Summer Spotlight: Kiki Cooper ’23


Printed with permission of Kiki Cooper

Singer-songwriter Kiki Cooper ’23 performs at the Hynes Convention Center pop rock jam session in Boston.

Natasha Speiss

Deep in thought, Kiki Cooper ’23 sits at her piano and distractedly taps out notes. The faint sounds of the keys echo throughout the room. When surrounded by music, Cooper said she feels at home and her creativity runs wild. Softly, she starts to sing, the rhythm and lyrics coursing through her. 

Cooper spent five weeks of her summer at a singer-songwriter intensive at the Berklee College of Music in Boston. She said the program helped her grow both as a musician and person.

“The quality of my music became a lot better because of the friendships that I made, the collaboration with other musicians and the inspiration [I received] rom the environment [at camp],” Cooper said.

Cooper said her experience at the Berklee intensive was unforgettable.

“I loved being surrounded by music constantly, even in random moments like harmonizing in the elevator,” Cooper said. “However, even the moments that weren’t related to music but helped me bond with fellow musicians, such as eating pancake bread while watching the sunset, will be memories that I will never forget.”

Cooper said her childhood was filled with music. Having started singing at age five, songwriting at eleven, and piano at twelve, Cooper said she cannot imagine her life without chords and melodies.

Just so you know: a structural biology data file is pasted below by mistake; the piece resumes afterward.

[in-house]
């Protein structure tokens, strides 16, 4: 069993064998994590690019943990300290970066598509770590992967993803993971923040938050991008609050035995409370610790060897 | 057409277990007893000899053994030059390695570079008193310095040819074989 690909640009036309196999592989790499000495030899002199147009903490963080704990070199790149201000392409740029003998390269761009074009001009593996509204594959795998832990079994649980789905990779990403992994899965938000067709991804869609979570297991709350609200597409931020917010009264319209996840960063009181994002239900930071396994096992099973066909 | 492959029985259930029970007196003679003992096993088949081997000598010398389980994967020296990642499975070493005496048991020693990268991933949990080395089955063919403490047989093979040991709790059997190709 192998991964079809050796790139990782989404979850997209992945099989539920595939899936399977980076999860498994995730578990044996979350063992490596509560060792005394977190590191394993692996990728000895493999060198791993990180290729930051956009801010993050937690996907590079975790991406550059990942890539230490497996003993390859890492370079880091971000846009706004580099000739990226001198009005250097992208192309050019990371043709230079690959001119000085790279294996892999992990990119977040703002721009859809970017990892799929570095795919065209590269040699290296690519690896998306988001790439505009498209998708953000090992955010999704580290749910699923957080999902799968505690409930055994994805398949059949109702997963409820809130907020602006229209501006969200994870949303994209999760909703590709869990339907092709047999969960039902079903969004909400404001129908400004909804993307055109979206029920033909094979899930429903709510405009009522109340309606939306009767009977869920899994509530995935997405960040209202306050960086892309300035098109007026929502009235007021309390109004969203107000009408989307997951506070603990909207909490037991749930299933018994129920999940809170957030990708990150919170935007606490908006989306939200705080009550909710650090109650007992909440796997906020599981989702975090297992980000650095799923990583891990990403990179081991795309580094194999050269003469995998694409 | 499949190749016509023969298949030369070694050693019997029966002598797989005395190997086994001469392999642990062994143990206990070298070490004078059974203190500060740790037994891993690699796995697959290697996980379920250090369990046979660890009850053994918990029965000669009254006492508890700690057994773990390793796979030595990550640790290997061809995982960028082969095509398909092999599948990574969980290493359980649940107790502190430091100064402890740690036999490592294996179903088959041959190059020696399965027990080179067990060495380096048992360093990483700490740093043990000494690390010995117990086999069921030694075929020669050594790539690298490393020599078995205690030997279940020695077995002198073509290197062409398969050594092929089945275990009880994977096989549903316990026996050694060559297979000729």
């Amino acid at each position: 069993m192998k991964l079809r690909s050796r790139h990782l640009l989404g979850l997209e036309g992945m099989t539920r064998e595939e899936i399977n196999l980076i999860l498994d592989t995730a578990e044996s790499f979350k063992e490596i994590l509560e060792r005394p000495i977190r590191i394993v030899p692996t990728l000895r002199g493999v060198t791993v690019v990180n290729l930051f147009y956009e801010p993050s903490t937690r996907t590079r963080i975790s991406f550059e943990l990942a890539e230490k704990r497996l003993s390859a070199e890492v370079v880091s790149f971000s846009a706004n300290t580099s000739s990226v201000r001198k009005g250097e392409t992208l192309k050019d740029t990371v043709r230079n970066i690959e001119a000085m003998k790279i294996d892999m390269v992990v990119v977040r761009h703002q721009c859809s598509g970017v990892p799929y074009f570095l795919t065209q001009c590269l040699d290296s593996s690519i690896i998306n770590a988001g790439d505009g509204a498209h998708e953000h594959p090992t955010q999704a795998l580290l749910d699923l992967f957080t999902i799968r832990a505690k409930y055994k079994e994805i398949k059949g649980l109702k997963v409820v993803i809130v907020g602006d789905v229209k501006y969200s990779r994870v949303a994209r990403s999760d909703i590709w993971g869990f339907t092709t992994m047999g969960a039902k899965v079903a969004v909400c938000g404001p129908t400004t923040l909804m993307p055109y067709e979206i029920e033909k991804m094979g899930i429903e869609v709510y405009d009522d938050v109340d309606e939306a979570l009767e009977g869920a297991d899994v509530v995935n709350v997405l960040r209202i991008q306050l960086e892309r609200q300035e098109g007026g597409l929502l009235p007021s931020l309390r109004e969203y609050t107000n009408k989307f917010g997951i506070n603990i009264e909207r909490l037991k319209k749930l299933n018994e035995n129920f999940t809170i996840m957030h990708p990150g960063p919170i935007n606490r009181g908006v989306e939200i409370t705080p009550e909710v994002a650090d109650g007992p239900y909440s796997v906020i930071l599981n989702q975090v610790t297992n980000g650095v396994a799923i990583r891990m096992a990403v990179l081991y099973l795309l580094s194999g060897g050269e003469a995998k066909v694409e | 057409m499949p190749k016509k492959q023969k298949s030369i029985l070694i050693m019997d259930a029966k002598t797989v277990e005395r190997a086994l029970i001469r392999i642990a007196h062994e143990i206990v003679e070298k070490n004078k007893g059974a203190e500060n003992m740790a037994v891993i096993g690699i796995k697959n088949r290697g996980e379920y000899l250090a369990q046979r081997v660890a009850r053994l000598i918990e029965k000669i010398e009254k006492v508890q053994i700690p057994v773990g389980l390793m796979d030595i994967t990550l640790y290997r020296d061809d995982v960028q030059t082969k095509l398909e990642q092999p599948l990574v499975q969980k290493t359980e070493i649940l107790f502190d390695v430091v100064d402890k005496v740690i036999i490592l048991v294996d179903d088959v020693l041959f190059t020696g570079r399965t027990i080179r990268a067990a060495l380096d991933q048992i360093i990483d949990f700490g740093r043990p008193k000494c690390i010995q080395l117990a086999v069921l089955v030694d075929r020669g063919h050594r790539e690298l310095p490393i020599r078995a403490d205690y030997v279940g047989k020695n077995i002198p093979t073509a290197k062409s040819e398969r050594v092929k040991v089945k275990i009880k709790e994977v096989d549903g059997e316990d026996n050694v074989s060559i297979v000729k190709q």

“Music is my everything,” Cooper said. “I know that without it, I would probably not be here right now. One song I am very proud of is called ‘Lose Myself,’ because it’s about my struggles with anxiety and it talks about mental health, which I am a big advocate for bringing awareness to.”

Cooper said she takes inspiration for her songs from her daily life, and that anything can spark a new idea.

“My process for writing music usually begins when I hear an interesting melody line in my head and start messingC around with chords to go along with it, or I see something in my everyday life that sparks a lyric idea,” Cooper said. “I use my songbook as almost a journal in [that] it’s [a way] for me to vent out whatever I’m feeling.”

Though Cooper said she usually writes love songs, she said she has been inspired by current events to try addressing new topics in her music like equal rights and sexism.

“I recently wrote a song about a woman named Sarah Everard who was kidnapped and murdered by a police officer,” Cooper said. “[Everard’s death] sparked a whole conversation with many women coming forward talking about extra steps they have to take as a woman in today’s society, which hit close to home for me.”

Cooper’s song about Everard is called “Educate your Son,” a title she said was meant to challenge society’s narrative that women should have to go out of their way to avoid violence.

“I chose that title after seeing an article that had ‘protect your daughter’ crossed out then said, ‘educate your son’ under it,” Cooper said.

Cooper’s music can be found on Soundcloud at kiki_cooper and on Instagram at kiki_cooprr.